When the 2013 Rhode Island Lifeguard Tournament came to a close on Saturday evening at East Matunuck, as has been nearly as much of a tradition as the tournament itself since the turn of the century, the lifeguards of Narragansett Town Beach swept the night’s events to cap off yet another tournament championship.
“Awesome week,” said Town Beach captain Dave Cannon, “not only for our team, but all lifeguards. Honestly, Lifeguard Week in general is amazing. The competition from all the beaches, it’s one of those things that everybody really gets into and it’s good for all the teams. A little competition, gets us to sharpen our skills up and it’s a blast.”
Though things got a little dicey as the weather began to turn late in the week, ’Gansett Town ran away early with the lead in the week long tournament, dominating from the onset en route to 219 points, 43 points better than second place Westerly (176).
Narragansett started the week by taking first place in five of the seven events on Mile Monday to go along with two second place finishes for a commanding early lead that seemed to only increase over the remaining five days of competition left on the docket.
“I can’t say the differences between us and the other teams, but I can say what we do,” said Cannon when asked how his squad had been able to be so dominant in recent years, “and we train so incredibly hard. We have morning training sessions as a crew that involve all the various components – running, swimming, entries into the water – and we combine that with actual training scenarios, so every single day my guys get a work out.
“We’re really lucky at Narragansett to have the means to be able to do that because our bosses at the Parks and Rec. department understand how important it is to have time in the day dedicated to train and train for life threatening situations. So, we’re lucky and we just train hard.”
In total, Narragansett took first in 17 of the 24 events the 2013 competition had to offer, highlighted by wins in the King Neptune race, men’s medley, four-man rescue and unassisted rescue. Points from their first place finishes alone would have garnered a second place finish. Only thrice did they finish outside of the top two spots.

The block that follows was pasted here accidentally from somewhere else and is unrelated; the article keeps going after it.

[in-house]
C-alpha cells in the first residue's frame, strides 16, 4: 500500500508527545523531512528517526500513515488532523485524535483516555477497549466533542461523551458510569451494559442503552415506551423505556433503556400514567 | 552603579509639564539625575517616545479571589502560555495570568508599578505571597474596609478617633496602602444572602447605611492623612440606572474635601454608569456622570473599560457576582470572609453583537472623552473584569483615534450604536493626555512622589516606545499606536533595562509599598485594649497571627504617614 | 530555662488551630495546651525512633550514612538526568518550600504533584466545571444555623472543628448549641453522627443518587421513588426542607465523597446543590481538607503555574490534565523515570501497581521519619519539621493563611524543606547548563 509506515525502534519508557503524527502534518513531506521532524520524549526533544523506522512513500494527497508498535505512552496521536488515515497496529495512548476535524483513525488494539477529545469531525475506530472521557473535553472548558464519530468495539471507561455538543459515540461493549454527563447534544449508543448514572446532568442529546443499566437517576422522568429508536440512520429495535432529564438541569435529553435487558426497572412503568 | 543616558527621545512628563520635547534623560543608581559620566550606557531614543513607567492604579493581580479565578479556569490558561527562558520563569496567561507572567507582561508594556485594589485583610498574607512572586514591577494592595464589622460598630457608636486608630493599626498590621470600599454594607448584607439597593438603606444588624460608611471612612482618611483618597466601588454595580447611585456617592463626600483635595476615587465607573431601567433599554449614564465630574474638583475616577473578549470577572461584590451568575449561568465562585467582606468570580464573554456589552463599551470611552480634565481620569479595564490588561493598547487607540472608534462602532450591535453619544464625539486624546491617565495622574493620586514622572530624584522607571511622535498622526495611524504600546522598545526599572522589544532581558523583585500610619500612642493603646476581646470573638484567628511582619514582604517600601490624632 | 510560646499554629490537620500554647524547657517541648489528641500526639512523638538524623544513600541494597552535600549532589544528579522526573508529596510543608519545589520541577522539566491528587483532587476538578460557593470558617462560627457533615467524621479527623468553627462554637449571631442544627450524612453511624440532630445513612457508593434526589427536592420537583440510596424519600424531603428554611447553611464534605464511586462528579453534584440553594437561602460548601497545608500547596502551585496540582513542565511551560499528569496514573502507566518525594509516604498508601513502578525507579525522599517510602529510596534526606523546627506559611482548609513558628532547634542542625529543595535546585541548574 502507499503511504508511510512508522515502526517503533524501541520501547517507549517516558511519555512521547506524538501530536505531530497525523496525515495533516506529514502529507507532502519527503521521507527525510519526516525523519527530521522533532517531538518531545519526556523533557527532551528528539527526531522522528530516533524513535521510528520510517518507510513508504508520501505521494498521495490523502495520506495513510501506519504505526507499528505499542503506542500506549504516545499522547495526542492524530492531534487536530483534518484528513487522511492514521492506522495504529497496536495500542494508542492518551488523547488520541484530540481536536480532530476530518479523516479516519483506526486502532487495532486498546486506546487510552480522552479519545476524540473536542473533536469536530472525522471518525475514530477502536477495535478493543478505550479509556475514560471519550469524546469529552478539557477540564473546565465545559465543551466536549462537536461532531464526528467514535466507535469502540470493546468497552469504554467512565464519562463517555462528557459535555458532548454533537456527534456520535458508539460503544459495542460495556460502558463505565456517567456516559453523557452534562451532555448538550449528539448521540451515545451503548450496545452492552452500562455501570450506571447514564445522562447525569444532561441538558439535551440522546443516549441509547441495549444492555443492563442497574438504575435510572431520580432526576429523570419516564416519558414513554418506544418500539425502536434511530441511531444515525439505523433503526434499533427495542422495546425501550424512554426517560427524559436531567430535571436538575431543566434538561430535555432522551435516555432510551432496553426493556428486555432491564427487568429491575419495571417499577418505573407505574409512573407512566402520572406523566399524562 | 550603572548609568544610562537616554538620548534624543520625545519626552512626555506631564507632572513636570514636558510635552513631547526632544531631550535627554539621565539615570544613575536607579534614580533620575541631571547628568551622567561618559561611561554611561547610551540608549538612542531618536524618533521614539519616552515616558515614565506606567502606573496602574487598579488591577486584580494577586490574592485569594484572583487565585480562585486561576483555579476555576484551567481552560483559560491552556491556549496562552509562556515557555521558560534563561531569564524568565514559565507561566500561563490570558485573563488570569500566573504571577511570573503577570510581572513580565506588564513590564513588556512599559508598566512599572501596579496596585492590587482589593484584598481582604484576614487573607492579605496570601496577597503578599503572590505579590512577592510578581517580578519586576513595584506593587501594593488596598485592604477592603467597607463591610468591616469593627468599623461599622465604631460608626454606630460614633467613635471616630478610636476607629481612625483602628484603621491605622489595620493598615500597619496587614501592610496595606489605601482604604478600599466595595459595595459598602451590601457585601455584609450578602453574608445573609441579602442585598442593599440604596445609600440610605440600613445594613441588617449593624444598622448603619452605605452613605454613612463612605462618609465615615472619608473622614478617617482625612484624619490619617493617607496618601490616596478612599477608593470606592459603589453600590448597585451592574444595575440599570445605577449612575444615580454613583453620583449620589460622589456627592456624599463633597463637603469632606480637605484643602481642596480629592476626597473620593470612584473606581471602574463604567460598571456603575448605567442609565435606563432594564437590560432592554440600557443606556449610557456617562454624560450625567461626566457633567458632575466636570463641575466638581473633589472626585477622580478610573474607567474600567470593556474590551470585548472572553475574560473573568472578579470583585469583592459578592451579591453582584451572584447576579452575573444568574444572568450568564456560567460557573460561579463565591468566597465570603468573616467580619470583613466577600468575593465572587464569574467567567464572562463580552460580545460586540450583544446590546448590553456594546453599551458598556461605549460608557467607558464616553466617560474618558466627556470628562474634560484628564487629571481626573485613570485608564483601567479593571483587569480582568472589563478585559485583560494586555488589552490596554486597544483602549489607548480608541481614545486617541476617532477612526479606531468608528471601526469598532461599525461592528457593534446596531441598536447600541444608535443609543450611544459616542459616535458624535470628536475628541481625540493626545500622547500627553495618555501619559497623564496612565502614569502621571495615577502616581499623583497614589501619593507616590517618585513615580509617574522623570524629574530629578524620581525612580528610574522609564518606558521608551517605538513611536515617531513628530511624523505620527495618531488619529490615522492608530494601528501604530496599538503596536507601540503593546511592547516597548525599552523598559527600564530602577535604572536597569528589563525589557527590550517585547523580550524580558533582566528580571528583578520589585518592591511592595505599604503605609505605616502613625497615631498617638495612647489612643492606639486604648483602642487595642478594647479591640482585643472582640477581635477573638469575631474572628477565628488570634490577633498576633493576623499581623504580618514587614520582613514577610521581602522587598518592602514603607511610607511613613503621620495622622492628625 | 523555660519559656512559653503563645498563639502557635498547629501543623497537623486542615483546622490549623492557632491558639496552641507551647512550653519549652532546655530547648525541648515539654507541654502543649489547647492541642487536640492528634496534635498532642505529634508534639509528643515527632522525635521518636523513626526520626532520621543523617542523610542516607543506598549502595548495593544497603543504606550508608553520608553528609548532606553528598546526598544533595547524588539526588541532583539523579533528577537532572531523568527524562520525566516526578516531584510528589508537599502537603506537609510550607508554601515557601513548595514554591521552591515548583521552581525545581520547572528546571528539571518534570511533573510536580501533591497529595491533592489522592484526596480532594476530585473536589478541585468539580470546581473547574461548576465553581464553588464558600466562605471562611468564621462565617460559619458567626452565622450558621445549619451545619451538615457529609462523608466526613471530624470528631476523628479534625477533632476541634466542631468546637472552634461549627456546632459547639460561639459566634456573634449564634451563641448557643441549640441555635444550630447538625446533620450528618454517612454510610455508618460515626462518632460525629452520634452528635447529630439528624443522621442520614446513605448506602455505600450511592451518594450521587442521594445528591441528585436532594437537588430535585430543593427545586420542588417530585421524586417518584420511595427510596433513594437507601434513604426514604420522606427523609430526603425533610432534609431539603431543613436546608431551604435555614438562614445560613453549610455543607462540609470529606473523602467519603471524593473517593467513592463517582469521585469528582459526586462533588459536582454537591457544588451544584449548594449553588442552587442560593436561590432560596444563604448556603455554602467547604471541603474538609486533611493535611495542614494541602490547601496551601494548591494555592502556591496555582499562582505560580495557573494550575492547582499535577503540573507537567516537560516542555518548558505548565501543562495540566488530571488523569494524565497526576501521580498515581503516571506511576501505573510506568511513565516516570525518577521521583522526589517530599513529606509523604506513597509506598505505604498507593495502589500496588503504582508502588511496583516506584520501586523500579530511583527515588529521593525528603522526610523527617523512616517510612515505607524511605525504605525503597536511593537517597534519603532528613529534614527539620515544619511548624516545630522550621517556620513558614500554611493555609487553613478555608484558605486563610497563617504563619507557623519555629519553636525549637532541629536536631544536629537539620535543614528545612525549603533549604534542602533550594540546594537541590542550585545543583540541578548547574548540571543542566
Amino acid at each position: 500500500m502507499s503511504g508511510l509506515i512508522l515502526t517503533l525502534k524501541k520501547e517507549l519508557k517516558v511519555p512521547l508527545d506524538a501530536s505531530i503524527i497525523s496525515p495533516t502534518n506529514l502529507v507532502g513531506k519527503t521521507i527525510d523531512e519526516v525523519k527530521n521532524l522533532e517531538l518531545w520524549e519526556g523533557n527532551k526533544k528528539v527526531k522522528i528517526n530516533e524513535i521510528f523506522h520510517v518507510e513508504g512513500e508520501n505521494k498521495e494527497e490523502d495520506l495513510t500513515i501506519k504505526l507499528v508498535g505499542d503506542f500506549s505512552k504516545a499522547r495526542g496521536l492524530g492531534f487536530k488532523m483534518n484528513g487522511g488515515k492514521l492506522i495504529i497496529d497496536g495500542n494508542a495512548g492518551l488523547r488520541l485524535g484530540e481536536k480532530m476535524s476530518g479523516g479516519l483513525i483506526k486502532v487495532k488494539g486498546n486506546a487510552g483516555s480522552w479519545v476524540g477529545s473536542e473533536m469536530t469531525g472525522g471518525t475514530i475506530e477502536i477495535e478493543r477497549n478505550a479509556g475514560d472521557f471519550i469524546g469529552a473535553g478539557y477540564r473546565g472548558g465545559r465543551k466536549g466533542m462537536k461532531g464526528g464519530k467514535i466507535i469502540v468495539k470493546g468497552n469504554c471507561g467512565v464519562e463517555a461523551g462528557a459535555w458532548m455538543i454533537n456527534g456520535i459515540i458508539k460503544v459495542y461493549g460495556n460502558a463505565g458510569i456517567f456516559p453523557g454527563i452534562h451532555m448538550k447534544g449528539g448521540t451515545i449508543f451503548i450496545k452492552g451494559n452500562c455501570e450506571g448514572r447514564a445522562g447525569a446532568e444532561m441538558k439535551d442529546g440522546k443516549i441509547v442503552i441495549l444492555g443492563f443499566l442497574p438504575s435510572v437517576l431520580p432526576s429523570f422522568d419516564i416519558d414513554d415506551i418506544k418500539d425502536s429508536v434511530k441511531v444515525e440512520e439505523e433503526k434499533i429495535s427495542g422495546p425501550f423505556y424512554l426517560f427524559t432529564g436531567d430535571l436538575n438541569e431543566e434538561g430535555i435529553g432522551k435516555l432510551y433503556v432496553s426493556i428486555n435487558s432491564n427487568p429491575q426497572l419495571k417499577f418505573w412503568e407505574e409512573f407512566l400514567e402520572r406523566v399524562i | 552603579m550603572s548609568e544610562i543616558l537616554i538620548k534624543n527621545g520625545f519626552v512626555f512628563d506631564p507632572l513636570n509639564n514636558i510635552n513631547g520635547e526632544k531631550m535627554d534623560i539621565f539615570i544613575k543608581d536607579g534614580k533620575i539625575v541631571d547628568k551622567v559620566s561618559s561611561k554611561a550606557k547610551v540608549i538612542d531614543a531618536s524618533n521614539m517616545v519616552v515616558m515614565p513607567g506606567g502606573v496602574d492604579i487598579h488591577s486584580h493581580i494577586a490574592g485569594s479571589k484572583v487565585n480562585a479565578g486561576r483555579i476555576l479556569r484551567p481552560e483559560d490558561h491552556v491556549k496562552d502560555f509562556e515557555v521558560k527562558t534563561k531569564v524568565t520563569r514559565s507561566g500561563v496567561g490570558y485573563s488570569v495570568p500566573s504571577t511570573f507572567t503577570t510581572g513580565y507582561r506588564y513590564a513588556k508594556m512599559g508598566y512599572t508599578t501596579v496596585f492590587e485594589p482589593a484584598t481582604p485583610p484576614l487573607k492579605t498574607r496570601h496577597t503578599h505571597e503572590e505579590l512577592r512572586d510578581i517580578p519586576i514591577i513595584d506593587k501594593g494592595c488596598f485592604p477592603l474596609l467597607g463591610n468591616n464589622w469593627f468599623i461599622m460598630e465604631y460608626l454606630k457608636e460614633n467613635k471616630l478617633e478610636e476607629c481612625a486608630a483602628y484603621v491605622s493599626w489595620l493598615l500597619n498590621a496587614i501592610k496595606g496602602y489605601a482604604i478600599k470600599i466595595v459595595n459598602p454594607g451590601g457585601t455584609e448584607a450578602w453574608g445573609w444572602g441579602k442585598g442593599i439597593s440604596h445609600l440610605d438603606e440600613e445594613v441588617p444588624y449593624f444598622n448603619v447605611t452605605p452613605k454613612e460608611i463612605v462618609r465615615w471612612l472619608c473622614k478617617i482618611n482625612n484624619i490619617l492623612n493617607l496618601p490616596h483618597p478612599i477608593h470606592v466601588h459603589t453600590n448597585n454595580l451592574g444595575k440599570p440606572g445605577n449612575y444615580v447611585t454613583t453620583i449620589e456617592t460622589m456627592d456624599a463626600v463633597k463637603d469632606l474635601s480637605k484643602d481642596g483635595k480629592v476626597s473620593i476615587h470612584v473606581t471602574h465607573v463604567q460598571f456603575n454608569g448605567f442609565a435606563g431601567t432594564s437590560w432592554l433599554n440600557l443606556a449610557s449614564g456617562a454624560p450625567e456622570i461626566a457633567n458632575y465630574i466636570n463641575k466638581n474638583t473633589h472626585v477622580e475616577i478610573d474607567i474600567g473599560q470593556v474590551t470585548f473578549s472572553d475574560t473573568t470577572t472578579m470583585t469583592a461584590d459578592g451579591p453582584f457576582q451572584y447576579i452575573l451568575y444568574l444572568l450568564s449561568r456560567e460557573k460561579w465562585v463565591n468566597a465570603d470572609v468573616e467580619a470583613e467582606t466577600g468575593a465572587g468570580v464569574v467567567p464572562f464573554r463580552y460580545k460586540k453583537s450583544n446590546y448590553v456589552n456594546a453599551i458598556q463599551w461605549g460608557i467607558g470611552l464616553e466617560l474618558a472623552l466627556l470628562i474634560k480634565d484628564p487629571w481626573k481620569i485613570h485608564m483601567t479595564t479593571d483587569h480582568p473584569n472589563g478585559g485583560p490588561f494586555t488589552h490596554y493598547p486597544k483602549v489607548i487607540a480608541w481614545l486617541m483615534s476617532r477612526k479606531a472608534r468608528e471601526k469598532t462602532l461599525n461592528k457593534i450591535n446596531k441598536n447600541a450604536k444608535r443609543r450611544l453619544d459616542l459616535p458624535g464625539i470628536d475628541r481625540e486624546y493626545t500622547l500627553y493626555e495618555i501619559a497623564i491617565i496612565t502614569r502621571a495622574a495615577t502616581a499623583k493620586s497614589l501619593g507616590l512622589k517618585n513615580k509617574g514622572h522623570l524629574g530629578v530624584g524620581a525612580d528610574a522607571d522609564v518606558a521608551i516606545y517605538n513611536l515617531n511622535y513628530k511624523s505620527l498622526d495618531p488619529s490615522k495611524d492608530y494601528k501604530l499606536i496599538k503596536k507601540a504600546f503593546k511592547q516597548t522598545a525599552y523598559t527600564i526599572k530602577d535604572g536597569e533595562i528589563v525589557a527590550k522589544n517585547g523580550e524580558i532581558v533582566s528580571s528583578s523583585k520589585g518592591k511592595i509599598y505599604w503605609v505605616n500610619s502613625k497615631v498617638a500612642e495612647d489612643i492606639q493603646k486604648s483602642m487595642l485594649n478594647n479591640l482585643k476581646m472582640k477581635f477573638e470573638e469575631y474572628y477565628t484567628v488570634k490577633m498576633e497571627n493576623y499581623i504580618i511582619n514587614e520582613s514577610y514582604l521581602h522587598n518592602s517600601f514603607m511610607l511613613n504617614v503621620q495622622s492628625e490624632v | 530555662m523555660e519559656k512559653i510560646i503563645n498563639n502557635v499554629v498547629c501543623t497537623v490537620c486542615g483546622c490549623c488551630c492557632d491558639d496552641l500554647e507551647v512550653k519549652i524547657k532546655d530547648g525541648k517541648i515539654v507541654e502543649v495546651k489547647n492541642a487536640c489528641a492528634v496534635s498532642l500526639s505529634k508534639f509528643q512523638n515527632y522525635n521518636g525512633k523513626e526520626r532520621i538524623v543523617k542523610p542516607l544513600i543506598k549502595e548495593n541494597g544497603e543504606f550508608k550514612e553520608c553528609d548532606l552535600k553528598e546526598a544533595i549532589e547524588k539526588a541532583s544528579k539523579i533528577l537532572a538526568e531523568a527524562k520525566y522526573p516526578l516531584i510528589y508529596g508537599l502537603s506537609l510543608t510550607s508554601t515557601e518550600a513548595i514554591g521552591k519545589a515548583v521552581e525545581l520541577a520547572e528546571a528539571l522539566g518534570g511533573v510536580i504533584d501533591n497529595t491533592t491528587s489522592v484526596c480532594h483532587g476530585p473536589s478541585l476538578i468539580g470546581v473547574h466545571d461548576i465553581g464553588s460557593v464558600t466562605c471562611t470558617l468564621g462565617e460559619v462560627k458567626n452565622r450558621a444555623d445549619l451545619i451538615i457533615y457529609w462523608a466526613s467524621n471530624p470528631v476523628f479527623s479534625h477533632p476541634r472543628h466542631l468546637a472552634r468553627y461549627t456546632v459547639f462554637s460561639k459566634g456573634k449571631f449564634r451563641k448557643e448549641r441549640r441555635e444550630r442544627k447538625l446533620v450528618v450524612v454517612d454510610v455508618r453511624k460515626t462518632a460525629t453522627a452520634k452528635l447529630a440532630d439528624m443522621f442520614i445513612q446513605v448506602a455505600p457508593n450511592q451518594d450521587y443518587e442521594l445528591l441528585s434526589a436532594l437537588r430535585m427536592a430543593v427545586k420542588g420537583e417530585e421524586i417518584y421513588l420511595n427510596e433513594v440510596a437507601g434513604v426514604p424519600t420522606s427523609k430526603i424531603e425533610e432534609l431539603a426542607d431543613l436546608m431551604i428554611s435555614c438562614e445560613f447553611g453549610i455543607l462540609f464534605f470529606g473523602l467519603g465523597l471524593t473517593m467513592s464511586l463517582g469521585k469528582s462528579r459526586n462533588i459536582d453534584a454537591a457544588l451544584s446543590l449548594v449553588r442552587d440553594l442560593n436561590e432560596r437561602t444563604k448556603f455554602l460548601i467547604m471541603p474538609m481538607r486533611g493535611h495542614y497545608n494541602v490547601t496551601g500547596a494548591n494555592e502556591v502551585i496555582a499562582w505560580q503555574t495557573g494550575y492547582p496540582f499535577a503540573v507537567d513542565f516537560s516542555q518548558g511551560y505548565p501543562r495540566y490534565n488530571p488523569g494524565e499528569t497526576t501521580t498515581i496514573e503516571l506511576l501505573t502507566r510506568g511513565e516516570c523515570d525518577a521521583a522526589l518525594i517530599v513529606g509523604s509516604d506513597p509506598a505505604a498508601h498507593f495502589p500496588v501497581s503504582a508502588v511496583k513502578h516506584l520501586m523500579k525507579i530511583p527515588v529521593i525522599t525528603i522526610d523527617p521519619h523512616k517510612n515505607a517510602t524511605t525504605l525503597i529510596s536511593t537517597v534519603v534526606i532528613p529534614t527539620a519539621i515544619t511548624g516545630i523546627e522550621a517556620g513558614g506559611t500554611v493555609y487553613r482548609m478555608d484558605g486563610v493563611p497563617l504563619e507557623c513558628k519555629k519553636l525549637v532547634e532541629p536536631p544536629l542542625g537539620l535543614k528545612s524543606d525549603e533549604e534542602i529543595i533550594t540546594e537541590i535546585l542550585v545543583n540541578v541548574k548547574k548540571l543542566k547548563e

“Narragansett has a strong team and a tradition of winning, but you never know what team is going to win any race on a particular day,” said tournament organizer David Hoffer. “While they certainly have a superiorly athletic team, the other beaches are no slouches either, so that’s part of it. If I’m deciding which beach to bring my child to, safety is never an issue. I’m confident all the beaches are well prepared.”
It was a fact on display on Friday night when the tournament shifted to Scarborough Beach for the men’s and women’s medley relay, a five-man race that features a running, swimming, paddling, kayaking and rowing component. The storms late last week kicked up strong surf and currents, turning the competition away from simply who was the more athletically gifted squad, but testing the all-around mettle as a lifeguard.
“There were some tough races,” said Hoffer of Friday’s competition, which also included the men’s and women’s torpedo relay, “but the guards are skilled and they’re good at their craft. They showed that if they can get out through that stuff, it bodes well on the days when there’s big surf on the beaches.
“For guys and girls to get through the surf in a boat like that, it’s pretty tough. I think it shows that the guards are trained and the captains are on top of things.”
Joining Narragansett and Westerly in the top three was Scarborough, who finished with 165 points, picking up the win in the men’s swim to go along with five second place finishes. Middletown’s Second Beach just missed out on the medal stand with 152 points, while East Matunuck finished with 104.
Roger Wheeler Beach closed out the tournament with 94 points.
Though it is the competition that brings them together, the Lifeguard Tournament is not solely about points and wins. It is a way for the state’s lifeguards to show the high level of safety at local beaches.
“It gives my whole team something to focus on all year, to just get better,” Cannon said. “Better at running, swimming, paddling and using all the equipment and rowing, kayaking. If they get better at each of those individual things, it means we all get better as a team and it equals safety. It equals the beach being a safer place. And that’s honestly what we really focus on.
“…It’s a competition, but think of the end product. It means we have a tighter, safer crew. That’s the best part about the games.”